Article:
"Y-yeah," he answered, choking back a sob. "He said he could get mom and dad back. He said we could go home."

"What happened?"

"I don't know," Dustin cried. "I woke up and he... he was like this. I'm doing what he showed me but he's not standing up!"

"Is it common for two brothers to be this powerful?", I asked.

"It's not unheard of for multiple siblings have potential," Harry answered. "But not power like this. A Senior Council member might be capable of this unaided. The kid has to have another power source."

"I believe they do. Lonny used it and played with necromancy, damaged his head in the attempt, and Dustin's now trying to use it to keep him alive. But the brain won't come back..." I swallowed. "All the while, Lonny's continued tie to this other power source is animating corpses all across this area."

There was movement by the door. We all looked up to see zombies start to enter. Harry stood and pointed his blasting rod toward them. I looked away as he started blasting. Korra was still focusing on the boy, but I could see frustration growing in her expression. "It's not working," she said. "Why isn't it working?"

"Korra, there's nothing left to save," I told her. "Harry's going to need your help now."

"No!", she shouted. I saw tears forming in her blue eyes. "I can save him! I'm the Avatar! I can save him!"

"Korra!" Seeing she wasn't being convinced I looked to Dustin. He was staring with fright as Harry and Murphy fired into the zombies lurching into the room. "Dustin, the spell you're casting, the one your brother showed you, it's causing this."

"I... I didn't know," he murmured.

"I know you didn't. But it's hurting a lot of people right now. You need to stop."

Dustin stared forward. "But... my brother will die! I'll lose him like... like..." He sobbed and for a moment the spell lost its cohesion. The zombies stuttered.

I took him by the shoulders and looked into his gray eyes. I looked intently and wondered if he was enough of a practitioner to....

And then I saw Dustin. I saw a life as happy as one could get in poverty. I saw a soul full of broken joy and memories, a longing for the happy past so deep and intense that it rivaled my own desire to regain my faltering identity. We shared the common pain of orphans and a feeling that the world had been taken away from us, and he'd endured it after only fourteen short years of life. All of that loss, that sheer sense of being left alone, on such a young soul was enough to break my hearts.

Our soulgaze broke. Dustin stared at me with amazement. He'd seen what I was and what I had become. I got the sense it didn't frighten him, at least. "You... you..."

"I lost my whole life, Dustin," I told him. "I'm trying to find it again."

"Any time now, someone!", I heard Harry shout. I looked over to see the zombies almost on him and Murphy. despite their best efforts.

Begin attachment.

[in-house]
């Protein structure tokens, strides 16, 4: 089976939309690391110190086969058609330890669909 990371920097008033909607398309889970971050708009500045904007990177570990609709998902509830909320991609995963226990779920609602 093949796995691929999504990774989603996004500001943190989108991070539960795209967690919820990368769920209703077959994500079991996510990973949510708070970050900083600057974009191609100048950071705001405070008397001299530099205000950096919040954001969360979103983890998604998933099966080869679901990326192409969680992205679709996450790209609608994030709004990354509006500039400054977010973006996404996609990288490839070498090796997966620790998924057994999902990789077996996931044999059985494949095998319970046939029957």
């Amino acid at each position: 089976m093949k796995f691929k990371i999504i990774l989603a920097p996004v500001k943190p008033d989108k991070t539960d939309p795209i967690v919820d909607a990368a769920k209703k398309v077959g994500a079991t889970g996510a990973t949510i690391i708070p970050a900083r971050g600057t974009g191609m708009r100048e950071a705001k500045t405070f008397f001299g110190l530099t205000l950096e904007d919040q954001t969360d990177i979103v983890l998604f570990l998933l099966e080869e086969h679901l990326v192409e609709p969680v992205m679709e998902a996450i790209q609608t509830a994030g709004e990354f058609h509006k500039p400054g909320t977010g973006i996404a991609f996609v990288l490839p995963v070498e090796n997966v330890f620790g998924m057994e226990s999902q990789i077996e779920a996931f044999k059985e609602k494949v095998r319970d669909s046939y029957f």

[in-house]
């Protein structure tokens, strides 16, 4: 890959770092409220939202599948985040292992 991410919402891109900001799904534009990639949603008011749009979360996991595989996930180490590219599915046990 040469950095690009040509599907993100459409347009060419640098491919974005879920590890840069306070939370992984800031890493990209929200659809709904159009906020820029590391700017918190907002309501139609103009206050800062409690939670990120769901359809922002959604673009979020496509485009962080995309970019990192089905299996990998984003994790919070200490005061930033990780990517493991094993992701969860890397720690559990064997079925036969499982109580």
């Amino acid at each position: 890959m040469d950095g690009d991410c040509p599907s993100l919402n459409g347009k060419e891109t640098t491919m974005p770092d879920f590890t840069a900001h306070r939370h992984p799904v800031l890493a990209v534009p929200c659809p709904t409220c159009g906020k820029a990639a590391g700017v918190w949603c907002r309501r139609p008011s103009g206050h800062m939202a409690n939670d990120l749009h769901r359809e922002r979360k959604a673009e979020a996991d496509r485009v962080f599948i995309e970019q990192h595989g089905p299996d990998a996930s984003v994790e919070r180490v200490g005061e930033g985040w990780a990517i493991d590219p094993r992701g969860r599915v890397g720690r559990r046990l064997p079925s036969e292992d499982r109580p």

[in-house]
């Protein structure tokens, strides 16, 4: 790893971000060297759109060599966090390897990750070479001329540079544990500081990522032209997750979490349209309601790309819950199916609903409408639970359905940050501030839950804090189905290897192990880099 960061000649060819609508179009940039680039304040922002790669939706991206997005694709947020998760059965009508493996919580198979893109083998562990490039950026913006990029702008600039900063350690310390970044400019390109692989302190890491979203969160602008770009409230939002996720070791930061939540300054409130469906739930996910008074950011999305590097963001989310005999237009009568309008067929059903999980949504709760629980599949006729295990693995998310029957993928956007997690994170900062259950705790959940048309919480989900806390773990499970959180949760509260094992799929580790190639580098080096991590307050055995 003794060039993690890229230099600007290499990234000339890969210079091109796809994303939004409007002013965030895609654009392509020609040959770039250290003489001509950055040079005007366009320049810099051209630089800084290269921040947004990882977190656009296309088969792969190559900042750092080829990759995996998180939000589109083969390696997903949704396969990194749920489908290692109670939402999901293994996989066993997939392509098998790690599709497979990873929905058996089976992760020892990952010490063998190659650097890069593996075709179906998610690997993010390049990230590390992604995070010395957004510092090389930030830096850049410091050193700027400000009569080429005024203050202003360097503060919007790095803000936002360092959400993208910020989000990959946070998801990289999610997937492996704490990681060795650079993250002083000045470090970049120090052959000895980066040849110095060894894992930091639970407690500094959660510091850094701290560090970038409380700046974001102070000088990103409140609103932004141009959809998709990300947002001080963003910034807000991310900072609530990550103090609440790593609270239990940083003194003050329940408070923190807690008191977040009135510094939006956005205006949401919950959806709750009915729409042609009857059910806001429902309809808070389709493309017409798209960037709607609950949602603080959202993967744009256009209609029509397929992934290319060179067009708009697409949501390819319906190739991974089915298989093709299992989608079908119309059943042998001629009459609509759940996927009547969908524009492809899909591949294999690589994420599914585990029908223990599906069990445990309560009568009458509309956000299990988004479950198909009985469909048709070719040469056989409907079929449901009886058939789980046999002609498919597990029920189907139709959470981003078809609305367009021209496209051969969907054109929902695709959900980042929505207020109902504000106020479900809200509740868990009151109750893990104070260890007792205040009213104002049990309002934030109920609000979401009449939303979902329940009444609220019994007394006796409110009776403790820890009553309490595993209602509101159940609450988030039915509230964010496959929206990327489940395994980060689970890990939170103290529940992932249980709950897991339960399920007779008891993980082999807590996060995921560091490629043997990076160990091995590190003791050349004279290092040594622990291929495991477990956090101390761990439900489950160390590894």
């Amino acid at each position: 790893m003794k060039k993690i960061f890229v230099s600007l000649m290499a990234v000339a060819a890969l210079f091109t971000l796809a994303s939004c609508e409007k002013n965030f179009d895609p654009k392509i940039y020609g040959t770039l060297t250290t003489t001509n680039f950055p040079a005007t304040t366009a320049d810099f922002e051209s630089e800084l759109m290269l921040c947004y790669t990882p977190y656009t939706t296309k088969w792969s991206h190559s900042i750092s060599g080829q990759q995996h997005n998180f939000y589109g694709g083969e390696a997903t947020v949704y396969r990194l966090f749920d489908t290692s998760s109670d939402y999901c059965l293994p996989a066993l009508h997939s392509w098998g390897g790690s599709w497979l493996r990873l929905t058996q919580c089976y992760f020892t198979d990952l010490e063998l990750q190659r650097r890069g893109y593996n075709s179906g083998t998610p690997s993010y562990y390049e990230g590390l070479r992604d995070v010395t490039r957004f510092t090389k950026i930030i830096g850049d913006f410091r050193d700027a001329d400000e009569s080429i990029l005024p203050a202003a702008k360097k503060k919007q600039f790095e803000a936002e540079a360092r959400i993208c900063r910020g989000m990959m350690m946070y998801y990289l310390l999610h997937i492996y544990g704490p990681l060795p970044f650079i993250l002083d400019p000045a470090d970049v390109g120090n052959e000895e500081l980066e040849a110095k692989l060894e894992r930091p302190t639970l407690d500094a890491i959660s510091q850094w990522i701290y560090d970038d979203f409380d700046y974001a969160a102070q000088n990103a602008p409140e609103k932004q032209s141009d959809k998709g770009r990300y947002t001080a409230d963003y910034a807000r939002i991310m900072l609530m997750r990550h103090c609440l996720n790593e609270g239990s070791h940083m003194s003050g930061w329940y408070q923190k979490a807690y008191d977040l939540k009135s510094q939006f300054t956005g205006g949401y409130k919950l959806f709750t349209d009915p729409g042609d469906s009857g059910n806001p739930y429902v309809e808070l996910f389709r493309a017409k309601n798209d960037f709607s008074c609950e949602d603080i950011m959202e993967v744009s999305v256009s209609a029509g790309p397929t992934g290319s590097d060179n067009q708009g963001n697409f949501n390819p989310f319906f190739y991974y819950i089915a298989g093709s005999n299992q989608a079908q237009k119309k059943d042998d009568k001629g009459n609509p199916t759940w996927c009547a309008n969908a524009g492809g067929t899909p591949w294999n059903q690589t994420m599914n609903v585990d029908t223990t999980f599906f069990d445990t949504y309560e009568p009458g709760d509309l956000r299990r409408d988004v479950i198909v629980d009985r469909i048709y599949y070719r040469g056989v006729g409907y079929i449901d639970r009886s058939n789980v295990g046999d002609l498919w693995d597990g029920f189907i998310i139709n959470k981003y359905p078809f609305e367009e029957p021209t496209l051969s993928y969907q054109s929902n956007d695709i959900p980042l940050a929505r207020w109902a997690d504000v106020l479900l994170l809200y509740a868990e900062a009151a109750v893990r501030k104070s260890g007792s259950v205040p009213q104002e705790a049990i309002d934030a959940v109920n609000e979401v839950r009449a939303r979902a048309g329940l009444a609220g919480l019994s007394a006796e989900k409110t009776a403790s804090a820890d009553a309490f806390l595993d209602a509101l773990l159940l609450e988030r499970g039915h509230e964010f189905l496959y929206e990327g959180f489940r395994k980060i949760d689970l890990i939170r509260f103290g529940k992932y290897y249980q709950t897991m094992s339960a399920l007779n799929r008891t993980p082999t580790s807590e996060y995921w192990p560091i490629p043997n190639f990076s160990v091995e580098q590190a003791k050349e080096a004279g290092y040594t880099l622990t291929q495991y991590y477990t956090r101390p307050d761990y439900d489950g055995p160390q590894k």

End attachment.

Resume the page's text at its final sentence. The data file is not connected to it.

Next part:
"Dustin." I took his hand. "I'm sorry. I'm so sorry." I felt tears in my eyes that matched the ones in his. "But you have to let go. Please."

I would have given anything to take away that boy's pain. I saw his desire war with the knowledge he had gained from our soulgaze, that his brother was long gone and that this power was slowly corrupting him. I put a hand on his shoulder to reassure him as he cried as only the last survivor of a family can.

He closed his eyes and I felt the energy in the room shift. Lonny's body let out a death rattle. A zombie reaching for Murphy's throat suddenly faltered. It toppled forward into her, lifeless.

I took the poor boy into my arms and gave him a hug as he cried.

But Dustin wasn't the only one in that room who was defying reality. Even as the last life left the body of Lonny, Korra remained focused on his head. "No, no!"

"Korra." Harry walked up and knelt beside us. "He's gone. There's nothing you can do."

"I'm the Avatar," she insisted. "I'm supposed to save people!"

"You're supposed to try," I corrected. "But sometimes it can never be enough. Sometimes bad things happen regardless of how much effort you put into it."

She ignored us, continuing to hold the water around the boy's head. Her hands balled into fist and finally she threw them up and let out a scream of anguish and frustration. The water stopped shining and erupted in an explosion that matched her anguish, splattering us all. She put her hands on her face and wept.

Harry put a hand on her shoulder. I could see the sympathy in his face. I could imagine his own failures were echoing in his mind.

For several moments there was silence beyond the sobbing in the room. Dustin's stopped only as he fell asleep, exhausted. I took him and put him on a cot for the moment being. "This mystery has been solved," i said softly. "But another remains."

Harry looked up from where he was comforting Korra and nodded. "Where did these kids get that much magic power?"

"Perhaps it wasn't magic power per se," I remarked. "What if it was energy of a different sort that they tapped. An unending source, somewhere here..." I brought up my sonic and used it to scan. My senses told me it was close, so very close...

I walked toward a side of the room covered in old ruined cardboard boxes, the remains of denizens of this room long fled. I grabbed one box after the other to throw them out of the way. When I moved the last one I saw a sliver of light and followed it to a part of the wall we didn't see before.